Did you always want to work in the music business?
I didn’t know you could do this for a living to be honest. I started out doing non-profit punk shows and didn’t think about the fact that you could do this full-time. Later my mum sent me a link to a music management course and I realised that my hobby could become my work. Happy days…

What are some of the highlights of your career so far?
I am super proud of presenting artists that I believe are the sound of our generation right now, like Billie Eilish and Khalid – they are both amazing artists. In September I have my first arena show as a promoter with Khalid – that’s huge for me.

“I am super proud of presenting artists that I believe are the sound of our generation right now, like Billie Eilish and Khalid”

How has your role changed since you started out?
Dramatically and quickly. I started out at DTD Concerts as an intern after I finished school in spring 2014 and got the opportunity to start as an assistant. Two years later, I had booked my first show, and since summer 2018 I’ve been working independently as a promoter.

What’s the biggest lesson you’ve learnt while at DTD Concerts?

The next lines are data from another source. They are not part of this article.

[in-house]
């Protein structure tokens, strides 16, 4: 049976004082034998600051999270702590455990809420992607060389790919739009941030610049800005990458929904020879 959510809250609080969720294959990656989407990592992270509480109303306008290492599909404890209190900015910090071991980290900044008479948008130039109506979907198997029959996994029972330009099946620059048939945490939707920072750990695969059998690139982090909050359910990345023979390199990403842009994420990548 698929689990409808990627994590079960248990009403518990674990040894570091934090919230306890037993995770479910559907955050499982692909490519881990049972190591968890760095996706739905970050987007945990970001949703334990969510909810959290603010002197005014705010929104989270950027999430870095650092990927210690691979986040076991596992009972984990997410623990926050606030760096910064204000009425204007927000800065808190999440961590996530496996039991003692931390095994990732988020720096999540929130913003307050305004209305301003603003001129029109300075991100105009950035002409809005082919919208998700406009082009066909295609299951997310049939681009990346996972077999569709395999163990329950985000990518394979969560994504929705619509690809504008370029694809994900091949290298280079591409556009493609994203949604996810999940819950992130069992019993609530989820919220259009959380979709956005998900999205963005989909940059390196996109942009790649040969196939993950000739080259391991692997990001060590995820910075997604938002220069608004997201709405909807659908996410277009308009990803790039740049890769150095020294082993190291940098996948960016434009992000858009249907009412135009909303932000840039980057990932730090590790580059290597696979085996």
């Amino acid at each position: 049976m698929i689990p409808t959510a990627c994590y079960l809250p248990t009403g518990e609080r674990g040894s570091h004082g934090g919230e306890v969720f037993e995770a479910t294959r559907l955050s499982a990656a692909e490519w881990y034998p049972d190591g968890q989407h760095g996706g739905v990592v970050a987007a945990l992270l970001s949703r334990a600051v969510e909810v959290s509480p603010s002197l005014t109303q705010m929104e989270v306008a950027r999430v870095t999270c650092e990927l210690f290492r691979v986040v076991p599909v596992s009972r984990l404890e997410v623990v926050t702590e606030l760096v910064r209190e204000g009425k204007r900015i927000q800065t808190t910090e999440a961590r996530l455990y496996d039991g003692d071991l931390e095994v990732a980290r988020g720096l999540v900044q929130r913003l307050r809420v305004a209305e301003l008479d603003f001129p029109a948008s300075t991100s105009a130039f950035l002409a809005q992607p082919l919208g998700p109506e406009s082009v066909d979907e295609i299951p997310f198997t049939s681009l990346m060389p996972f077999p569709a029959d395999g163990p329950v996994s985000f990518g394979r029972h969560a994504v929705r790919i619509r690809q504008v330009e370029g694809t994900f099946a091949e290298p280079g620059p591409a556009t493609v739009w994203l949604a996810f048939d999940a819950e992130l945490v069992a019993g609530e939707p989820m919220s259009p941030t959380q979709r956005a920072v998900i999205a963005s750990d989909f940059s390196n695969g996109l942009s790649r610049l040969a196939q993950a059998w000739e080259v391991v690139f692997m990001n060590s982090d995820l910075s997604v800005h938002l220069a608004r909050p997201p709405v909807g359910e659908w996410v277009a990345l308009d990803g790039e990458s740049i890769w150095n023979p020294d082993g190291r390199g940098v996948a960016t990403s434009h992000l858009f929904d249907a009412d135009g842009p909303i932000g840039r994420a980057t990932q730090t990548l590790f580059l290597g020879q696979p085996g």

That it is okay to say “no” and believe in your gut. At first I agreed to promote everything sent my way because I thought I had to in order to keep everyone happy, but it is okay not to do that. However, if you really believe in something, push for it and do everything you can to make it happen.

What, if anything, would you change about how the live industry is run today?
I would like for everyone to believe in and listen to each other a bit more. We’re all experts in our own markets, and Denmark being a really small one, it is super important that you work on long term plans together.

What do you do for fun?
Right now it’s summer time, so going swimming in the harbours of Copenhagen is a current favourite.

“There are so many different things you can do in this business – find out what you want to do and just start doing it”

Do you have an industry mentor?
For the past four to five years my mentor has been Xenia Grigat, who was a promoter at DTD Concerts, but has now decided to start a new chapter in her professional life. She will be greatly missed – she has taught me a lot about standing your ground in this business.

What advice would you give to anyone who wants to get into, or is new to, the business?
There are so many different things you can do in this business – find out what you want to do and just start doing it. You almost can’t have too much experience in this industry, so until you find where you belong, just try different things out.

Where do you see yourself in ten years’ time?
I honestly can’t imagine doing anything else other than being a promoter. Nothing beats finding and presenting an artist to an audience, standing in the corner and getting excited about everyone having a great time. I hope that feeling is still there in 10 years.